March Book Madness: I Am Arachne

Click to enlargeLast year, at our school, we had the wonderful illustrator and writer Mordicai Gerstein come in and work with kids around creating picture books. While he was here, he donated a few books for the library, and then the librarian in turn passed one of them along to me. It is called I Am Arachne, and Gerstein is the illustrator (and the writer is Elizabeth Spires). As part of my March Book Madness, I thought I would share some impressions of this collection of short stories inspired by Greek and Roman myths.

Told entirely in first person narrative, the stories here are a retelling of very famous myths and some not-so-famous myths. I did like that Spires began with the story of Arachne and Athena, and then used her very poetic touches to have Arachne begin to spin the stories for us. Spires must have some background as a poet because there are lovely sentences and passages here that really capture the characters in these tales. Long after you read the stories, you might still hear the voices of the narrators.

The 15 stories are short, but move along at a brisk pace, and this book would be a nice companion for a unit around Greek or Roman mythology (which is why the librarian passed it along to me.). Gerstein’s sketch illustrations are a nice complement to the stories, too. They are by nature, whimsical, and capture the mood of the stories.

Peace (in the myths),

March Book Madness: The Strange Case of Origami Yoda

This is part of my March Book Madness series, and although I usually feature student projects, today I am sharing out my own review of a book that a lot of my kids have read: The Strange Case of Origami Yoda by Tom Angleberger. And it won a Cybil Award this year, too.

I read this book yesterday, in between my wanderings as a proctor for our last day of our state testing. The book has been sitting on my desk for weeks now, and I have even used the how-to instructions in the back of the book to have our entire class create little Yodas that now decorate my whiteboard. (I meant to take a picture and forgot. It’s cute. All those little Yodas.)

The story centers on sixth graders, and one boy who declares that his origami version of Yoda gives advice independent of him. A kid asks, and the Yoda replies. The book is told from the viewpoint of one main character, but he has “assembled” it as a case book — with smaller stories from various characters — to determine if Yoda is real, or just a fake. The story moves towards the main character getting up enough nerve to ask a girl to dance.

What I liked here was the “voice” of the writing. It felt as if Angleberger really captured the voice of sixth graders, with all of their quirks and social awkwardness, and also, their ability to still believe in something that is clearly at odds with reality (a finger-sized Yoda who gives advice.) The plot weaves its way towards a nice ending that nicely ties things up.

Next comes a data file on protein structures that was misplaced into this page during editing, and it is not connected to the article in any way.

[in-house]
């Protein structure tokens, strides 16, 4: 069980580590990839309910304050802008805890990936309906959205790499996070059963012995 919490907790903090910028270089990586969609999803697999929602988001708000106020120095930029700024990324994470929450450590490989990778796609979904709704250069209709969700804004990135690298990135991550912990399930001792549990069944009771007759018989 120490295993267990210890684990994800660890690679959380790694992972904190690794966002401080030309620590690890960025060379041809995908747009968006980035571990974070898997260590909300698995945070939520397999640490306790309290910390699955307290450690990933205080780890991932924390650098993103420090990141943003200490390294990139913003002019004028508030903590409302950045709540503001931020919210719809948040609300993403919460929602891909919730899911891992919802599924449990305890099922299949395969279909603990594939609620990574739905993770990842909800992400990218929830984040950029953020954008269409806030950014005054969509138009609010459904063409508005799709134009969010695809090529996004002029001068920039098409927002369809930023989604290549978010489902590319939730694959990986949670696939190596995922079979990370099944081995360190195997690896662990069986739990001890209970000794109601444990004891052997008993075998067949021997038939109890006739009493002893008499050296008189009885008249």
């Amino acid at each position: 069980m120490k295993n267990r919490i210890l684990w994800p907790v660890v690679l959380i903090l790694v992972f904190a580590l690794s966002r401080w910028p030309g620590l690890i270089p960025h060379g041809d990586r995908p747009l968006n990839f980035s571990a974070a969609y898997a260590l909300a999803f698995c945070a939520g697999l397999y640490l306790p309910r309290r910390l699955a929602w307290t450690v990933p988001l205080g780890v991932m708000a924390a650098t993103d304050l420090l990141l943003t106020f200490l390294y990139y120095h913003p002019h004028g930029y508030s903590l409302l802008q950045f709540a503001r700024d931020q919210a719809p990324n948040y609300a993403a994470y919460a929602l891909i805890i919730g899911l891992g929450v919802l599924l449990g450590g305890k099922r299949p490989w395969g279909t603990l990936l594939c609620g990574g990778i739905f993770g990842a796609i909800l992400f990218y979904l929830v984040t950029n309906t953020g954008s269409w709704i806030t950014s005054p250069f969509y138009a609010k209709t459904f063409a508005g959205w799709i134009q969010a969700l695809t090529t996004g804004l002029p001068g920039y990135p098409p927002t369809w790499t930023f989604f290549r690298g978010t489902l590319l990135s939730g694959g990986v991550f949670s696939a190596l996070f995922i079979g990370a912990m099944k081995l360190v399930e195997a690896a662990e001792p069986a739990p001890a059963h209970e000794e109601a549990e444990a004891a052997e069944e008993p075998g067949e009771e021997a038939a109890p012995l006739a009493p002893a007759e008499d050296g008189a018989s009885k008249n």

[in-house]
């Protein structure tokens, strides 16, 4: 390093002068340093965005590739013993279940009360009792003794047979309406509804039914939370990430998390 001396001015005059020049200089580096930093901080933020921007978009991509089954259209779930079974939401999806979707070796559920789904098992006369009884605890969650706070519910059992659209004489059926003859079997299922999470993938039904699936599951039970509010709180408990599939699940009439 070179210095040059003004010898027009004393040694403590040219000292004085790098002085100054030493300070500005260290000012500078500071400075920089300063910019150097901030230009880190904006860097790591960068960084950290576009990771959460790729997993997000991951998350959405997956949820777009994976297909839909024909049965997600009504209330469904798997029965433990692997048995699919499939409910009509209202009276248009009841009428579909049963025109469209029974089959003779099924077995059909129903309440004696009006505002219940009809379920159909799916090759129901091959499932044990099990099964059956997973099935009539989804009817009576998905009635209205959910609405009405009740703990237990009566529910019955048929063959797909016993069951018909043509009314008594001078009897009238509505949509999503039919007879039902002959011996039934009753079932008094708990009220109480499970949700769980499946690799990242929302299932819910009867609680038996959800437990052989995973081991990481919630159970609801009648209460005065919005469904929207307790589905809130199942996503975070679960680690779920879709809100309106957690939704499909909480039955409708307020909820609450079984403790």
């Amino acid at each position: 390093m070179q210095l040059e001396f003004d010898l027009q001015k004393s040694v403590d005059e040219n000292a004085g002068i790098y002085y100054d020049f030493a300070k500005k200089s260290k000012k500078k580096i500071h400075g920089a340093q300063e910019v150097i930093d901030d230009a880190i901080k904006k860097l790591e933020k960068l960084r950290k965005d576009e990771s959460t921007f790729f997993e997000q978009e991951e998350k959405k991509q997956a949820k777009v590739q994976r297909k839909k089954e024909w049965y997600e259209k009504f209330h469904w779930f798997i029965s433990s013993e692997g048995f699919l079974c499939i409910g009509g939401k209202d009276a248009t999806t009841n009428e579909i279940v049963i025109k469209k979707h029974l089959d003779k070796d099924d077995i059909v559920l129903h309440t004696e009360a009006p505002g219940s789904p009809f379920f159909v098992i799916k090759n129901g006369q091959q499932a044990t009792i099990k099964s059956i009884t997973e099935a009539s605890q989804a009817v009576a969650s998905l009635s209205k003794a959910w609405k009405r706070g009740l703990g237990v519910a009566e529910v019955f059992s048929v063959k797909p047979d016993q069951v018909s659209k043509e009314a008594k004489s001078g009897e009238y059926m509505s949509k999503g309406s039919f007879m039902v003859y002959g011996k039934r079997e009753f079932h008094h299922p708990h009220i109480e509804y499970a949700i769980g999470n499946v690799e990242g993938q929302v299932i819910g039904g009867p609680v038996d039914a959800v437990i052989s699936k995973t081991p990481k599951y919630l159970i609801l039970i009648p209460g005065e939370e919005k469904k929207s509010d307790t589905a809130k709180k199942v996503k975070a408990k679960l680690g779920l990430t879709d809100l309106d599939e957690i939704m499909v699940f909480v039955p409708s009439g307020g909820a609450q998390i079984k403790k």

The illustrations along the margins of pages was a hoot, and the use of things like text messages, notes from the principal, and more, added to the playful feel of the story. I wasn’t sure of what to make of the character of Dwight, whose Yoda is at the heart of the story. He is socially out of touch, great at math but little else, and often the brunt of cruel jokes and comments by others. Aspergers?

The Strange Case of Origami Yoda is strange, but entertaining.

Peace (of this I say),

PS — Here, the author explains how YOU can make an origami Yoda. Give it a try.

March Book Madness: Beyond the Spiderwick Chronicles

book cover of   The Nixie's Song    (Beyond the Spiderwick Chronicles, book 1)  by  Holly Black and   Tony DiTerlizzi
This is part of my March Book Madness series of posts. Mostly, I have been sharing out student work. But I also throw in my own reviews now and then, and here is one for Beyond the Spiderwick Chronicles by Holly Black and Tony DiTerlizzi that I read aloud to my six year old son.

I’ll have to be sort of blunt: I didn’t like this one. And I don’t think my son did, either, although he enjoyed the illustrations of the giants, faeries and other enchanted creatures. But he wasn’t clammoring for me to cuddle up on the couch for read aloud (which is not like him) and I felt as if we needed to finish it just to finish it and move on to another book, and not to finish it because we were so engaged in the story.

And that’s disappointing because we both loved DiTerlizzi’s The Search for WondLa. That book had rich characters, an interesting plot with several story arcs and a setting that was full of wonder and surprises.

This book, which is an offshoot of the original Spiderwick Chronicles? Meh. We never really connected with the main character (although there was something there about this boy that I wanted to see further developed), the plot seemed strung together rather quickly, and it really felt as if someone had made a sequel to famous movie but only half-heartedly (as if, well, money for a follow-up were the reason, not the art itself). At least, it was short.

I admit that I picked this one up by mistake, thinking it was part of the original Spiderwick series. But I don’t think my son or I have much interest in reading more Spiderwick at this point in time. Enchanted creatures or not, the writing left me bored and dreaming of something better to read with my son.

Peace (in the book chronicle),

March Book Madness: Just Kids

Just Kids (trade paperback)